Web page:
Reproductive Health

Birthing Options Grow Scarce after C-Sections

Tuesday, November 15, 2011

In her doula work Hana Askren finds that women who want a vaginal birth after a Caesarean often cannot find a doctor or hospital to provide this kind of care.

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Lone Doctor Overbooked

She decided to look further afield and found one obstetrician who claimed to have high success with VBACs. However, he has so many patients that now, in her sixth month, she still has only met the nurses and doesn't know much about his practice standards or how he calculates his high success rate. In addition, she has to drive for about an hour to reach the clinic. "That worries me a little bit," she says; nevertheless, he appears to be her only choice for a hospital-based VBAC attempt. Martinez is due in February.

More than half of American women looking for a VBAC could not find a doctor or midwife offering that service, according to a 2006 report by the Childbirth Connection, a New York non-profit focused on maternity care.

Lead author Eugene Declercq, professor of maternal and child health at Boston University School of Public Health, says the situation may have worsened since then.

VBAC rates have plummeted to less than 10 percent in 2008 from 28 percent in 1996, while Caesarean section rates have steadily risen to 32 percent from around 20 percent in the same time period.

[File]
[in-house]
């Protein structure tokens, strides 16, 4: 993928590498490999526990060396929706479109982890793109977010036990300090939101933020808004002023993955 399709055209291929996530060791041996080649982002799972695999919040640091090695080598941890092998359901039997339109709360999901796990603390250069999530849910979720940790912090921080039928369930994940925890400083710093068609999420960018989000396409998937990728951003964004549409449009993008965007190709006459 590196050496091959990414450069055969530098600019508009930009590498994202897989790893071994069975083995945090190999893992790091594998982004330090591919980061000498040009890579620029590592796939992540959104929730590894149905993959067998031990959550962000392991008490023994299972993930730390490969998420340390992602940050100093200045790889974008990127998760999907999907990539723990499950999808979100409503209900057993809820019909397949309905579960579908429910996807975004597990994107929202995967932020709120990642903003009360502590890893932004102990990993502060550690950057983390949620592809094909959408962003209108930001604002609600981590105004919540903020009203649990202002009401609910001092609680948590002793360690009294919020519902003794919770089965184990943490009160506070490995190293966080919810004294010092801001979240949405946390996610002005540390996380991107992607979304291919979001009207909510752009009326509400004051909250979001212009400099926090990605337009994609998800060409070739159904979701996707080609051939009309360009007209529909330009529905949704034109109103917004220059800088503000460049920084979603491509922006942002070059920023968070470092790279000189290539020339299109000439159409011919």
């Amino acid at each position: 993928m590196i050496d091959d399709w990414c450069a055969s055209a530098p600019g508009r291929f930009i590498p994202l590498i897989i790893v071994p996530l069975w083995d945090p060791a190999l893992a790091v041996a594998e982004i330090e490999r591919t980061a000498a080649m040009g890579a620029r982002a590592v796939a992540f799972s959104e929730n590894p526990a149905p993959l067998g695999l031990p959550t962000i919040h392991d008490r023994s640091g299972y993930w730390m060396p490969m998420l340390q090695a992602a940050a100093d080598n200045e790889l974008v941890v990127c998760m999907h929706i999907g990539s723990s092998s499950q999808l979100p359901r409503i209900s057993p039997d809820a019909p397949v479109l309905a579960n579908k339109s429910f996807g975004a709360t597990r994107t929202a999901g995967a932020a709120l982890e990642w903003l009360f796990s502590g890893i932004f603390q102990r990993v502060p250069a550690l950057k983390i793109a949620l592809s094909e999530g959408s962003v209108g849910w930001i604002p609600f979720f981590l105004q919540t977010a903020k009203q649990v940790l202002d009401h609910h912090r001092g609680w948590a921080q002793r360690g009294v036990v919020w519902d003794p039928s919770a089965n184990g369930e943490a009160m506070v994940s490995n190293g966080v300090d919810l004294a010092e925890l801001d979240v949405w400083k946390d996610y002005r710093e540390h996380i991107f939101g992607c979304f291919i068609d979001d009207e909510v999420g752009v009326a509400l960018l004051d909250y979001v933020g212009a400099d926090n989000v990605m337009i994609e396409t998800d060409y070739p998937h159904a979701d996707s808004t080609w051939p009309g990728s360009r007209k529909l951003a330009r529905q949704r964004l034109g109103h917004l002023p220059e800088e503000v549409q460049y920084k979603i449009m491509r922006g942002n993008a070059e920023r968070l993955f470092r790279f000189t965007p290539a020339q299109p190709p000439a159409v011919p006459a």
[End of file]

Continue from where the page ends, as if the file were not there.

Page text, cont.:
Caesarean sections are the most commonly performed surgical procedure in U.S. hospitals, according to a 2006 study of childbirth statistics sponsored by the Agency for Healthcare Research and Quality.

As fewer doctors offer VBAC, Declercq worries that repeat Caesareans are becoming "all they [mothers] can envision."

Ellie Miller, who works as a doula in New York, decided to have a home birth VBAC; she had a Caesarean with her first baby after a prolonged pushing stage. She opted to stay at home because after having given birth in a hospital, she knew staying home would give her more choices about how to labor. As a doula, she sees her clients' labor process managed by doctors who "only want to do what they know."


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Hana Askren became a doula after growing up with her father's stories about delivering babies in a birth center. A Los Angeles native, she now lives in New York, where she works as an editor on a financial publication and also coaches high school girls' wrestling with Beat the Streets Wrestling.

For more information:

Listening to Mothers, Survey 2006:

NIH, Vaginal Birth After Caesarean:

U.S. Govt: Vaginal Birth After Caesarean:

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